There are things that are a big deal — birthdays, anniversaries, the NCAA Championship game. And then there are things that are a BFD, like delivering health insurance to 32 million Americans.

For $25, now anyone can let the world know that, along with the vice president, they too think “Health Reform is a BFD.”

Written for my COMM200 class (Spring Semester 2010) in April 2010 for a group project on blogging with a bias. My group’s blog intentionally has left lean, and was graded according to correctly writing with a liberal slant. Original here.

The National Republican Congressional Committee began airing ads on Tuesday aimed at the “Flip Flop Five.”

These “Five” refer to the Democrats who changed, or as Republicans are call it, “flip flopped” their votes on the healthcare legislation, first voting against the House bill in the fall, but then supporting the final health care legislation in March. Florida representative Suzanne M. Kosmas is the target of this ad, and other Florida representative Allen Boyd is surely up next to be criticized.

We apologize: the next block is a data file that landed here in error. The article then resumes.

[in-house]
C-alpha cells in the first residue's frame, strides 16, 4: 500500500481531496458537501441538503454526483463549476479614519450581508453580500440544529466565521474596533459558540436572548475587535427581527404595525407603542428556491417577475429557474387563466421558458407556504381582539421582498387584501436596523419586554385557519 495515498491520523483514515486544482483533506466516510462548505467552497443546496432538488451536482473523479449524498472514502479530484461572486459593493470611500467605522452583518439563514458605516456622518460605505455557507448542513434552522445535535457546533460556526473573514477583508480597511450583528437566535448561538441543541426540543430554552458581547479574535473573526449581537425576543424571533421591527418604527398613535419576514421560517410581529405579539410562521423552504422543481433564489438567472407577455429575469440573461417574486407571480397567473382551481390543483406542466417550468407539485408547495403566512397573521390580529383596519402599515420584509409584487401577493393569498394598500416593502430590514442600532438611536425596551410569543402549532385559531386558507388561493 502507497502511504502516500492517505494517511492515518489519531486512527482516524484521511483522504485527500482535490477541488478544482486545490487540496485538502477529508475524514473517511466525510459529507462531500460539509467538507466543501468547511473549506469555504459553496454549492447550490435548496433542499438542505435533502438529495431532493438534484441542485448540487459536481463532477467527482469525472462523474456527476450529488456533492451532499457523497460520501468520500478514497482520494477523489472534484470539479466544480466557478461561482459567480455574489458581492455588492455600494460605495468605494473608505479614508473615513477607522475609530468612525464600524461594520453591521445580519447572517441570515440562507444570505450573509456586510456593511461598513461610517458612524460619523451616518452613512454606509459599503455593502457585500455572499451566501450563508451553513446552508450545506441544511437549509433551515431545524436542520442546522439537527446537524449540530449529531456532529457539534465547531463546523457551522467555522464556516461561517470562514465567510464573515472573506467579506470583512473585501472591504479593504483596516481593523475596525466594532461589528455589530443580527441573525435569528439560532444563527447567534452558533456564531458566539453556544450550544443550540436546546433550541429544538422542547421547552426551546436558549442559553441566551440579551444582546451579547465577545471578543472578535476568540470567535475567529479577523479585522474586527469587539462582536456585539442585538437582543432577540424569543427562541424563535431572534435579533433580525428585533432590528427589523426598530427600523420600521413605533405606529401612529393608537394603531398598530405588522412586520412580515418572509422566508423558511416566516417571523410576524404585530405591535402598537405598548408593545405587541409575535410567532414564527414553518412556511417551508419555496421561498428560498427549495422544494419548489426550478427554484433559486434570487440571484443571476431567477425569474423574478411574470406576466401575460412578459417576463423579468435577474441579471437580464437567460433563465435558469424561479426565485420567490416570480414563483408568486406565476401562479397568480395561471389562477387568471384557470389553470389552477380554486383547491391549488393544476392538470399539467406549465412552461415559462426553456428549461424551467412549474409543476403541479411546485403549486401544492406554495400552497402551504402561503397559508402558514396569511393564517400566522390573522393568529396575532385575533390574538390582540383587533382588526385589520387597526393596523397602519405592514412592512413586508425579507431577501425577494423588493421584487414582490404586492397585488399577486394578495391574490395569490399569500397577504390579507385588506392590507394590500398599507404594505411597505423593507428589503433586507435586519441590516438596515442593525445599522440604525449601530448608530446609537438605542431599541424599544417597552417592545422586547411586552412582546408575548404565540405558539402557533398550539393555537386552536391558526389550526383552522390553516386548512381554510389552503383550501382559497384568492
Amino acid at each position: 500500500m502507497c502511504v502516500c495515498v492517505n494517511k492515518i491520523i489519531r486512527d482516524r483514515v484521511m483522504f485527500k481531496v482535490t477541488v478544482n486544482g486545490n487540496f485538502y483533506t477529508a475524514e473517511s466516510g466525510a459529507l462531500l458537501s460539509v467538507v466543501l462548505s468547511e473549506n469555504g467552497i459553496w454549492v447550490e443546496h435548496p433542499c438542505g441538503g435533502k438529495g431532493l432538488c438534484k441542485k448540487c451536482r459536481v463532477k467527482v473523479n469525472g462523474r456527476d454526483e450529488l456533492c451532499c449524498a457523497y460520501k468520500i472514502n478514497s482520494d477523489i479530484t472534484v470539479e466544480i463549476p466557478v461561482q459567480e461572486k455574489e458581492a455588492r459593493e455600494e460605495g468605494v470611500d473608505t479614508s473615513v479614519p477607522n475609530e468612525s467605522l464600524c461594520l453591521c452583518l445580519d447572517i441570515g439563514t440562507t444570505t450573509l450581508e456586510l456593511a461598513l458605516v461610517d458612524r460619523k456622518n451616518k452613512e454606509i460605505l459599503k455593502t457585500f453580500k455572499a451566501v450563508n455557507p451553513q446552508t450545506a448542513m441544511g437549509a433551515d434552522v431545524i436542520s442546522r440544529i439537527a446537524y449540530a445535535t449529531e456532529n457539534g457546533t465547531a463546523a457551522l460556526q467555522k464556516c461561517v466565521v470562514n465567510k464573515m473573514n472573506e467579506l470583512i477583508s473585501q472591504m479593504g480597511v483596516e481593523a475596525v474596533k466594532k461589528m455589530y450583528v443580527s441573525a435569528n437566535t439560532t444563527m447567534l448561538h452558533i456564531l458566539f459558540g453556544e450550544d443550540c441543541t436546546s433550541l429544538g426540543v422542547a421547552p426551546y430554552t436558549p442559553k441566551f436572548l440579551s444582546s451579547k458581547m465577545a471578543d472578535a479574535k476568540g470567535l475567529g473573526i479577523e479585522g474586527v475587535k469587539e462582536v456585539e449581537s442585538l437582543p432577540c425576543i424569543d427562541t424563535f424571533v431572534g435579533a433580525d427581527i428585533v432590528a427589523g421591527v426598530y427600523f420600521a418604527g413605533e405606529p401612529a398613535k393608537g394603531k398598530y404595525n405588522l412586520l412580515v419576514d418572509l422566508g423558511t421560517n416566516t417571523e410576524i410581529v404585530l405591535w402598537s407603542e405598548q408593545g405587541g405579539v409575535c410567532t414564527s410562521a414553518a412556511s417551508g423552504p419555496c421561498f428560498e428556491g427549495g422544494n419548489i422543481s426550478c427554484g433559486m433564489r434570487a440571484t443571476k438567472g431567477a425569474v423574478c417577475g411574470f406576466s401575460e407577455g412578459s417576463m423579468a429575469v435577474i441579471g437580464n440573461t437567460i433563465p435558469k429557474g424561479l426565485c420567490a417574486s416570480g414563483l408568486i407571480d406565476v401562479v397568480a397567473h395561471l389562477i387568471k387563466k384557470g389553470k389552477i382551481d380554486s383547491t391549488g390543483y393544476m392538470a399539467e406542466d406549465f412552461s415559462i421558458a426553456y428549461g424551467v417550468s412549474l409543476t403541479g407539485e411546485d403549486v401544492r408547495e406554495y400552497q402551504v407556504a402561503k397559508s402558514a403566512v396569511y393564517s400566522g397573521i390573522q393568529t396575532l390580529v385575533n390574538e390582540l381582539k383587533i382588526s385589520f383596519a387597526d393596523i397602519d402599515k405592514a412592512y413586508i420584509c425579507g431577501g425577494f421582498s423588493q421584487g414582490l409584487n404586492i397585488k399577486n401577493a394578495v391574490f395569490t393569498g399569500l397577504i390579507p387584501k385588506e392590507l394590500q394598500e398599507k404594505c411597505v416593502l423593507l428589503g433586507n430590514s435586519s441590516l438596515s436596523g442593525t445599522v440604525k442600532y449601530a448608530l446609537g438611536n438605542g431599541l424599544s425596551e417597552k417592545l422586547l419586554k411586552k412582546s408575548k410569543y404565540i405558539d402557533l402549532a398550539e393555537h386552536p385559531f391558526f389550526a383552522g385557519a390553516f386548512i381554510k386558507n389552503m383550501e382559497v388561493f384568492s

The ad features less than clever lines like “That’s a big flip, she’s a big flop,” and the image of dull gray flip flops worn by a person with yellow, broken nails on veiny feet to personify Kosmas.

This ad not only attacks the representatives, but it also is obvious in it’s opposition of the recently passed healthcare legislation. The National Republican Congressional Committee is using the already notorious phrase “flip flop” from the 2004 presidential race to discourage people from supporting the healthcare bill and encouraging them to not support the current Democrats in Congress who changed their stance on the legislation.

The ad is set to run in the coming days on cable networks in the concerning districts, and ads for the other four “flip flopping” representatives will run next.

Written for my COMM200 class (Spring Semester 2010) in April 2010 for a group project on blogging with a bias. My group’s blog intentionally has left lean, and was graded according to correctly writing with a bias. Original here.

Republicans have been spending large amounts of funds on business expenditures—in the loosest turn of the phrase—the Daily Caller reports.

One of the more shocking bills comes from an L.A. “sex club,” decorated with “pornographic pictures [which] double as wallpaper” and frequented by celebrities.

Despite being considered tame in comparison to other establishments, do republicans really want their leaders to use their money at a topless bar which the Daily Caller says features “women dancers imitating lesbian sex”? Probably not.